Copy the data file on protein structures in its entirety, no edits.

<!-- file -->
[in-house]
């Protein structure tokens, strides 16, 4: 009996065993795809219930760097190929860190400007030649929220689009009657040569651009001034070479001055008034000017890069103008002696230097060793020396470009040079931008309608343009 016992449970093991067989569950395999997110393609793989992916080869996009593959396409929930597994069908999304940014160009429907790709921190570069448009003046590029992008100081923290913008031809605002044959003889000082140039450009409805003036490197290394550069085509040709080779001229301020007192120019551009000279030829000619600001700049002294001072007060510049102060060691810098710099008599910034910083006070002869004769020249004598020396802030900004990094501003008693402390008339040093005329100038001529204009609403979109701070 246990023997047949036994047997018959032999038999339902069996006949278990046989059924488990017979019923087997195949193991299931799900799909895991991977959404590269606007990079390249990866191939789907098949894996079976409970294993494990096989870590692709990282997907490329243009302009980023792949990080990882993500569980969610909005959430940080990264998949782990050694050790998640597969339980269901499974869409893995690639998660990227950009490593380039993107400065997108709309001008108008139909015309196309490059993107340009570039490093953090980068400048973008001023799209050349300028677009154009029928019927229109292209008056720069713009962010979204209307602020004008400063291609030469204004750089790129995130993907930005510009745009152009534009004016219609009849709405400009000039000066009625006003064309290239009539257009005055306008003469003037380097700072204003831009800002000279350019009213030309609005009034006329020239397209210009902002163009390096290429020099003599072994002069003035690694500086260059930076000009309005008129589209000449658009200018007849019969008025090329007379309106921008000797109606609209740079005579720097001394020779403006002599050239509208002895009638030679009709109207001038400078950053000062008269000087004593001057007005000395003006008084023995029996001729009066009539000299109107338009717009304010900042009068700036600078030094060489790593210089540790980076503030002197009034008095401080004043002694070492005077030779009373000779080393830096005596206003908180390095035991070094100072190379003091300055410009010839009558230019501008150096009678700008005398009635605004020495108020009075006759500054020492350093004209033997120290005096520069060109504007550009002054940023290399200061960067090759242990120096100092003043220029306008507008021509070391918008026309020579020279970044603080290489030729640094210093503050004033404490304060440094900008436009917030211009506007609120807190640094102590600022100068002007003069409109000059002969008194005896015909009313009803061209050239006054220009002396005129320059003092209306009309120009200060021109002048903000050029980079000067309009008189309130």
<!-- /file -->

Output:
[in-house]
């Protein structure tokens, strides 16, 4: 009996065993795809219930760097190929860190400007030649929220689009009657040569651009001034070479001055008034000017890069103008002696230097060793020396470009040079931008309608343009 016992449970093991067989569950395999997110393609793989992916080869996009593959396409929930597994069908999304940014160009429907790709921190570069448009003046590029992008100081923290913008031809605002044959003889000082140039450009409805003036490197290394550069085509040709080779001229301020007192120019551009000279030829000619600001700049002294001072007060510049102060060691810098710099008599910034910083006070002869004769020249004598020396802030900004990094501003008693402390008339040093005329100038001529204009609403979109701070 246990023997047949036994047997018959032999038999339902069996006949278990046989059924488990017979019923087997195949193991299931799900799909895991991977959404590269606007990079390249990866191939789907098949894996079976409970294993494990096989870590692709990282997907490329243009302009980023792949990080990882993500569980969610909005959430940080990264998949782990050694050790998640597969339980269901499974869409893995690639998660990227950009490593380039993107400065997108709309001008108008139909015309196309490059993107340009570039490093953090980068400048973008001023799209050349300028677009154009029928019927229109292209008056720069713009962010979204209307602020004008400063291609030469204004750089790129995130993907930005510009745009152009534009004016219609009849709405400009000039000066009625006003064309290239009539257009005055306008003469003037380097700072204003831009800002000279350019009213030309609005009034006329020239397209210009902002163009390096290429020099003599072994002069003035690694500086260059930076000009309005008129589209000449658009200018007849019969008025090329007379309106921008000797109606609209740079005579720097001394020779403006002599050239509208002895009638030679009709109207001038400078950053000062008269000087004593001057007005000395003006008084023995029996001729009066009539000299109107338009717009304010900042009068700036600078030094060489790593210089540790980076503030002197009034008095401080004043002694070492005077030779009373000779080393830096005596206003908180390095035991070094100072190379003091300055410009010839009558230019501008150096009678700008005398009635605004020495108020009075006759500054020492350093004209033997120290005096520069060109504007550009002054940023290399200061960067090759242990120096100092003043220029306008507008021509070391918008026309020579020279970044603080290489030729640094210093503050004033404490304060440094900008436009917030211009506007609120807190640094102590600022100068002007003069409109000059002969008194005896015909009313009803061209050239006054220009002396005129320059003092209306009309120009200060021109002048903000050029980079000067309009008189309130």